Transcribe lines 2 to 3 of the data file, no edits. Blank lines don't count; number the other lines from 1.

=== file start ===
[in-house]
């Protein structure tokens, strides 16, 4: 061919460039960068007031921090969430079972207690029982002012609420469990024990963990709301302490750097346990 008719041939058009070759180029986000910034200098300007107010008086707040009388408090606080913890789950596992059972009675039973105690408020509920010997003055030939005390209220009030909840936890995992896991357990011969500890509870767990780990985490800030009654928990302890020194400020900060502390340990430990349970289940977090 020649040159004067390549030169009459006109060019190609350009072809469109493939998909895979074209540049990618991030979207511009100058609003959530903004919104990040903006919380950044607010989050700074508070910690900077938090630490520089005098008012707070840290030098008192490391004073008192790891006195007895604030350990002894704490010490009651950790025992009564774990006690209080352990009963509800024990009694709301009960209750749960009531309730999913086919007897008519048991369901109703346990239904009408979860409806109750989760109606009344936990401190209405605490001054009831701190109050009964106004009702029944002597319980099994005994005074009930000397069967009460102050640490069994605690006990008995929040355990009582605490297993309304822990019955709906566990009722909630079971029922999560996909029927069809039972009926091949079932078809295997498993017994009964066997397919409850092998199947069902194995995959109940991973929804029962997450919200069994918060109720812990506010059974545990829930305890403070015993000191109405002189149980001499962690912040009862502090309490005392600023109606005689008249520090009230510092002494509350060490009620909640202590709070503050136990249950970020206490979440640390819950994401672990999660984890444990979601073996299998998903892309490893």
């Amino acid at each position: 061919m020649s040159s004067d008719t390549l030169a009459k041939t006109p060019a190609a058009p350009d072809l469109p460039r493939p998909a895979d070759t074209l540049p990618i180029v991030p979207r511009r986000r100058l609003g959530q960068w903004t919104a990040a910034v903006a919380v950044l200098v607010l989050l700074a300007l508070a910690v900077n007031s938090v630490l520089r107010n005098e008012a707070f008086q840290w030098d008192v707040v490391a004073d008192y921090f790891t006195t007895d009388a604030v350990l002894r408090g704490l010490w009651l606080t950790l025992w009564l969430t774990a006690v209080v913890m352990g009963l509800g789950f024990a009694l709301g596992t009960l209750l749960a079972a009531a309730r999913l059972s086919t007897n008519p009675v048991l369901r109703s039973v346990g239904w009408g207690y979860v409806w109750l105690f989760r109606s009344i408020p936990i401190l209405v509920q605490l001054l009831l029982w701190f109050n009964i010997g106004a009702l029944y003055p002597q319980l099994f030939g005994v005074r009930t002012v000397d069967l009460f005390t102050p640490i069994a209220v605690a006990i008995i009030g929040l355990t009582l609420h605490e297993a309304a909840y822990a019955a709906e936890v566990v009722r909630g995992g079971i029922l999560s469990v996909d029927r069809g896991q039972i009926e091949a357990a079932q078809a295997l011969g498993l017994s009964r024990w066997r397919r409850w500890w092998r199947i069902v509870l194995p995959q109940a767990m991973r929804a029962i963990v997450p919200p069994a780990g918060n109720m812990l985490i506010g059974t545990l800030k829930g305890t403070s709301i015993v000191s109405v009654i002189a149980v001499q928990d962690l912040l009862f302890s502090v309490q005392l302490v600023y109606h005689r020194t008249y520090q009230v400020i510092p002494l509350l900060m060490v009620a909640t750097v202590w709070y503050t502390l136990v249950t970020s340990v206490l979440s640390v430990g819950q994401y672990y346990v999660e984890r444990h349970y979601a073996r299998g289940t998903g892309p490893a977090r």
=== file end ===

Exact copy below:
């Protein structure tokens, strides 16, 4: 061919460039960068007031921090969430079972207690029982002012609420469990024990963990709301302490750097346990 008719041939058009070759180029986000910034200098300007107010008086707040009388408090606080913890789950596992059972009675039973105690408020509920010997003055030939005390209220009030909840936890995992896991357990011969500890509870767990780990985490800030009654928990302890020194400020900060502390340990430990349970289940977090 020649040159004067390549030169009459006109060019190609350009072809469109493939998909895979074209540049990618991030979207511009100058609003959530903004919104990040903006919380950044607010989050700074508070910690900077938090630490520089005098008012707070840290030098008192490391004073008192790891006195007895604030350990002894704490010490009651950790025992009564774990006690209080352990009963509800024990009694709301009960209750749960009531309730999913086919007897008519048991369901109703346990239904009408979860409806109750989760109606009344936990401190209405605490001054009831701190109050009964106004009702029944002597319980099994005994005074009930000397069967009460102050640490069994605690006990008995929040355990009582605490297993309304822990019955709906566990009722909630079971029922999560996909029927069809039972009926091949079932078809295997498993017994009964066997397919409850092998199947069902194995995959109940991973929804029962997450919200069994918060109720812990506010059974545990829930305890403070015993000191109405002189149980001499962690912040009862502090309490005392600023109606005689008249520090009230510092002494509350060490009620909640202590709070503050136990249950970020206490979440640390819950994401672990999660984890444990979601073996299998998903892309490893």
């Amino acid at each position: 061919m020649s040159s004067d008719t390549l030169a009459k041939t006109p060019a190609a058009p350009d072809l469109p460039r493939p998909a895979d070759t074209l540049p990618i180029v991030p979207r511009r986000r100058l609003g959530q960068w903004t919104a990040a910034v903006a919380v950044l200098v607010l989050l700074a300007l508070a910690v900077n007031s938090v630490l520089r107010n005098e008012a707070f008086q840290w030098d008192v707040v490391a004073d008192y921090f790891t006195t007895d009388a604030v350990l002894r408090g704490l010490w009651l606080t950790l025992w009564l969430t774990a006690v209080v913890m352990g009963l509800g789950f024990a009694l709301g596992t009960l209750l749960a079972a009531a309730r999913l059972s086919t007897n008519p009675v048991l369901r109703s039973v346990g239904w009408g207690y979860v409806w109750l105690f989760r109606s009344i408020p936990i401190l209405v509920q605490l001054l009831l029982w701190f109050n009964i010997g106004a009702l029944y003055p002597q319980l099994f030939g005994v005074r009930t002012v000397d069967l009460f005390t102050p640490i069994a209220v605690a006990i008995i009030g929040l355990t009582l609420h605490e297993a309304a909840y822990a019955a709906e936890v566990v009722r909630g995992g079971i029922l999560s469990v996909d029927r069809g896991q039972i009926e091949a357990a079932q078809a295997l011969g498993l017994s009964r024990w066997r397919r409850w500890w092998r199947i069902v509870l194995p995959q109940a767990m991973r929804a029962i963990v997450p919200p069994a780990g918060n109720m812990l985490i506010g059974t545990l800030k829930g305890t403070s709301i015993v000191s109405v009654i002189a149980v001499q928990d962690l912040l009862f302890s502090v309490q005392l302490v600023y109606h005689r020194t008249y520090q009230v400020i510092p002494l509350l900060m060490v009620a909640t750097v202590w709070y503050t502390l136990v249950t970020s340990v206490l979440s640390v430990g819950q994401y672990y346990v999660e984890r444990h349970y979601a073996r299998g289940t998903g892309p490893a977090r």